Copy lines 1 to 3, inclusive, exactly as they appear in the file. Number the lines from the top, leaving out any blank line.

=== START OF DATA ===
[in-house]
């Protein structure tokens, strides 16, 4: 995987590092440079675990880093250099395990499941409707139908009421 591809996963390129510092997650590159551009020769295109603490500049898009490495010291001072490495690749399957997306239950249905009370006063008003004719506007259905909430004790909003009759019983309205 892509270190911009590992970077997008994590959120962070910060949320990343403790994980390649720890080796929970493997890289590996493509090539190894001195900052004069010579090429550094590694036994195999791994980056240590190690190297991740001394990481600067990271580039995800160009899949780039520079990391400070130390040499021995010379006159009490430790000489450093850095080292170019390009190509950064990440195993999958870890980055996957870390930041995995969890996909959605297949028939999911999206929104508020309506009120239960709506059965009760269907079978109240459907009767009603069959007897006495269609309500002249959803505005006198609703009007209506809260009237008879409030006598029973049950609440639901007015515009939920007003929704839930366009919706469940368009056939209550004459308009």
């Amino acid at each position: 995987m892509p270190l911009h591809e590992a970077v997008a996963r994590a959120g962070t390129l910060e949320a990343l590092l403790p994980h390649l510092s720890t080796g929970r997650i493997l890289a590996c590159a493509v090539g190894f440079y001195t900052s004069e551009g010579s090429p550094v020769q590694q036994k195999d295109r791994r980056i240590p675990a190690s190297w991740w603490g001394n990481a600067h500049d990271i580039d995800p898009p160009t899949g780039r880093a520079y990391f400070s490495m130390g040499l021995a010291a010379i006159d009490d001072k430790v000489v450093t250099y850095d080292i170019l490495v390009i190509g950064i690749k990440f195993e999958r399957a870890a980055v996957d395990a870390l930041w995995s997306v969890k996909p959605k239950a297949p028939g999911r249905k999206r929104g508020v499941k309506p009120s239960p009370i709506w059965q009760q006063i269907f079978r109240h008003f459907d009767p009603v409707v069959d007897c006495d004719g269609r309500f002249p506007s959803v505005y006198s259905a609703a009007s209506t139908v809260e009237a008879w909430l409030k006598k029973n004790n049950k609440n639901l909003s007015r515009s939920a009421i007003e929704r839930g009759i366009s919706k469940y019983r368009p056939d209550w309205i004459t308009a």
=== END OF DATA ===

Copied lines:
[in-house]
């Protein structure tokens, strides 16, 4: 995987590092440079675990880093250099395990499941409707139908009421 591809996963390129510092997650590159551009020769295109603490500049898009490495010291001072490495690749399957997306239950249905009370006063008003004719506007259905909430004790909003009759019983309205 892509270190911009590992970077997008994590959120962070910060949320990343403790994980390649720890080796929970493997890289590996493509090539190894001195900052004069010579090429550094590694036994195999791994980056240590190690190297991740001394990481600067990271580039995800160009899949780039520079990391400070130390040499021995010379006159009490430790000489450093850095080292170019390009190509950064990440195993999958870890980055996957870390930041995995969890996909959605297949028939999911999206929104508020309506009120239960709506059965009760269907079978109240459907009767009603069959007897006495269609309500002249959803505005006198609703009007209506809260009237008879409030006598029973049950609440639901007015515009939920007003929704839930366009919706469940368009056939209550004459308009």
């Amino acid at each position: 995987m892509p270190l911009h591809e590992a970077v997008a996963r994590a959120g962070t390129l910060e949320a990343l590092l403790p994980h390649l510092s720890t080796g929970r997650i493997l890289a590996c590159a493509v090539g190894f440079y001195t900052s004069e551009g010579s090429p550094v020769q590694q036994k195999d295109r791994r980056i240590p675990a190690s190297w991740w603490g001394n990481a600067h500049d990271i580039d995800p898009p160009t899949g780039r880093a520079y990391f400070s490495m130390g040499l021995a010291a010379i006159d009490d001072k430790v000489v450093t250099y850095d080292i170019l490495v390009i190509g950064i690749k990440f195993e999958r399957a870890a980055v996957d395990a870390l930041w995995s997306v969890k996909p959605k239950a297949p028939g999911r249905k999206r929104g508020v499941k309506p009120s239960p009370i709506w059965q009760q006063i269907f079978r109240h008003f459907d009767p009603v409707v069959d007897c006495d004719g269609r309500f002249p506007s959803v505005y006198s259905a609703a009007s209506t139908v809260e009237a008879w909430l409030k006598k029973n004790n049950k609440n639901l909003s007015r515009s939920a009421i007003e929704r839930g009759i366009s919706k469940y019983r368009p056939d209550w309205i004459t308009a």